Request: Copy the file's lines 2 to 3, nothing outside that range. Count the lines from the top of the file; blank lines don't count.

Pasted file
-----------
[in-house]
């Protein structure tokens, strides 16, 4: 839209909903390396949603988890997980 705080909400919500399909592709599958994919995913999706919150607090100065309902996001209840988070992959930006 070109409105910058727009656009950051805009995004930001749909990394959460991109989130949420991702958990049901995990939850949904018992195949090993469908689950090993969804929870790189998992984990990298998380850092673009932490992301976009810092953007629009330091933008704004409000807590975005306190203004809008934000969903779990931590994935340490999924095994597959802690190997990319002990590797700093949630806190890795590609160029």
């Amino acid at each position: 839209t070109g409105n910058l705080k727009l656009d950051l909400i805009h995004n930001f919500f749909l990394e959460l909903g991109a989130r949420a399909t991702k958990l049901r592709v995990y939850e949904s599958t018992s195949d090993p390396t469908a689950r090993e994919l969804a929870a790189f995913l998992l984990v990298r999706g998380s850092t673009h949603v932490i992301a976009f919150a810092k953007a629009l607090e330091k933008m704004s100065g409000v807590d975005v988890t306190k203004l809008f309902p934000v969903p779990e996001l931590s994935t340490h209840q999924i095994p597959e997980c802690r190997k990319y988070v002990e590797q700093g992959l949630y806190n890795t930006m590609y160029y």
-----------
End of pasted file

């Protein structure tokens, strides 16, 4: 839209909903390396949603988890997980 705080909400919500399909592709599958994919995913999706919150607090100065309902996001209840988070992959930006 070109409105910058727009656009950051805009995004930001749909990394959460991109989130949420991702958990049901995990939850949904018992195949090993469908689950090993969804929870790189998992984990990298998380850092673009932490992301976009810092953007629009330091933008704004409000807590975005306190203004809008934000969903779990931590994935340490999924095994597959802690190997990319002990590797700093949630806190890795590609160029």
């Amino acid at each position: 839209t070109g409105n910058l705080k727009l656009d950051l909400i805009h995004n930001f919500f749909l990394e959460l909903g991109a989130r949420a399909t991702k958990l049901r592709v995990y939850e949904s599958t018992s195949d090993p390396t469908a689950r090993e994919l969804a929870a790189f995913l998992l984990v990298r999706g998380s850092t673009h949603v932490i992301a976009f919150a810092k953007a629009l607090e330091k933008m704004s100065g409000v807590d975005v988890t306190k203004l809008f309902p934000v969903p779990e996001l931590s994935t340490h209840q999924i095994p597959e997980c802690r190997k990319y988070v002990e590797q700093g992959l949630y806190n890795t930006m590609y160029y």